International AIDS Conference: Remembrance, Hope, Activism, Honesty
July 27, 2012 by HRC staff
This post comes from HRC Consumer Marketing Assistant Bryce Romero:
Seven months ago, I was tasked with securing a booth space at the XIX International AIDS Conference here in Washington, DC. For the first time since the lifting of the HIV travel ban, tens of thousands of doctors, researchers, service providers and NGO representatives flocked to our nation's capital to discuss one thing- turning the tide on the global HIV/AIDS epidemic.
At the crossroads of LGBT equality and the HIV/AIDS epidemic, what does turning the tide mean?
In the course of seven days, I've learned there is not one simple answer but there is remembrance, there is hope, there is activism and there is honesty.
Having witnessed a small portion of the AIDS quilt on display at HRC's headquarters, having listened as Vic Basile spoke of the fear and uncertainty that gripped the LGBT community as an unknown disease stole a nation's young men and having spoken with dozens of conference delegates from South America, Asia, Africa and Europe who have lost friends, relatives and entire families to this devastating epidemic; one thing rings loud and clear: turning the tide means never forgetting the millions who have perished.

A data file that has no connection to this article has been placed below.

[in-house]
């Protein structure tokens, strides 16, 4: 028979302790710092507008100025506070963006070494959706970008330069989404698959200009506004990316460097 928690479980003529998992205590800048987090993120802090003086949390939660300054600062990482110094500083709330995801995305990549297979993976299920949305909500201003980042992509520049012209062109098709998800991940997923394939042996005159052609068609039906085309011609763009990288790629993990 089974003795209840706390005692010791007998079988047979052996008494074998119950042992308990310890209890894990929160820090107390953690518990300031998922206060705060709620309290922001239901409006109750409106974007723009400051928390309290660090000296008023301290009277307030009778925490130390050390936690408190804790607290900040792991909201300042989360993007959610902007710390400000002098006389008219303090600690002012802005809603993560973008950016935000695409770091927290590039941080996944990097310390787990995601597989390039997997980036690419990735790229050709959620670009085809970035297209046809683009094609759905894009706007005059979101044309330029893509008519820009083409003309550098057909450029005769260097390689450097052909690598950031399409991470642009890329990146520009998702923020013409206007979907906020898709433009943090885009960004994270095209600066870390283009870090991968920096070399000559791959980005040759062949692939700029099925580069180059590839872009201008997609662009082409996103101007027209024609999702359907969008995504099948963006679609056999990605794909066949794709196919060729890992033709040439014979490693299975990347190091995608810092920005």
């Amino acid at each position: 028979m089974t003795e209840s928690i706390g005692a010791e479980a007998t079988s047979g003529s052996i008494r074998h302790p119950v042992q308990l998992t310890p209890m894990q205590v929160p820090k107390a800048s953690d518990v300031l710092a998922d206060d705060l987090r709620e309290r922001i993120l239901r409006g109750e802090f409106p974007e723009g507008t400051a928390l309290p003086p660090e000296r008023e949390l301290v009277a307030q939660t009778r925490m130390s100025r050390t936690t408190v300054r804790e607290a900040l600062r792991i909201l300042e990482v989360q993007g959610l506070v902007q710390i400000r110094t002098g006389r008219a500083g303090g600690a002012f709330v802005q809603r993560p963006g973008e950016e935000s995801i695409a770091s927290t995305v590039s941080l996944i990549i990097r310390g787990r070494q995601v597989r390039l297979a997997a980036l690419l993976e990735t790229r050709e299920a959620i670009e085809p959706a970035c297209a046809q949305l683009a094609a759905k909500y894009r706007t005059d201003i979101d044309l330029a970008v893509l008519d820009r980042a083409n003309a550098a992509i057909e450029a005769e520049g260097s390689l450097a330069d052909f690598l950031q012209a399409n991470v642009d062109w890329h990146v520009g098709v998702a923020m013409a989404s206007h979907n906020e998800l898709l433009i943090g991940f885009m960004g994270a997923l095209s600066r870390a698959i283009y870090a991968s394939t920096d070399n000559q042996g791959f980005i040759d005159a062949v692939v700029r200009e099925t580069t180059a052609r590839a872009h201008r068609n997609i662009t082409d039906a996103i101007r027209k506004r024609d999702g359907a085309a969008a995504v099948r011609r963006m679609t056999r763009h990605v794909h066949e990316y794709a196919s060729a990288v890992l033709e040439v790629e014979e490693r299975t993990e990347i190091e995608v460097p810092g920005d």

Even a 15-minute walk through the Global Village or a five minute conversation with one of the many people who approached HRC's booth was enough to convince me that this is a community focused not on the past but on the promise of the future. The sheer energy and excitement was palpable - from Latin drag performances to impromptu talks on ending criminalization and imprisonment in the transgender community; no one could escape the prevailing tide of hope and optimism.
For some at this conference, taking a stand and raising one's voice against injustice and inequality starts a pivotal conversation. To have a delegate from Sierra Leone say, 'we read about Stonewall- how do we make it happen in my country?,’ is a powerful testament to how we've turned the tide toward greater acceptance of LGBT Americans and how much further we have yet to go.
Honesty is a simple word- one we preach often when advocating for LGBT equality. But in this community, honesty is paramount to ending this epidemic. By being honest to ourselves and honest to our sexual partners, we can build a generation that is not only free from HIV/AIDS but also free from stigma and discrimination.
As a gay, HIV positive man, I could never have expected that seven days would leave such a lasting impact on my commitment to LGBT equality - a commitment that now also includes ending HIV stigma in all communities.
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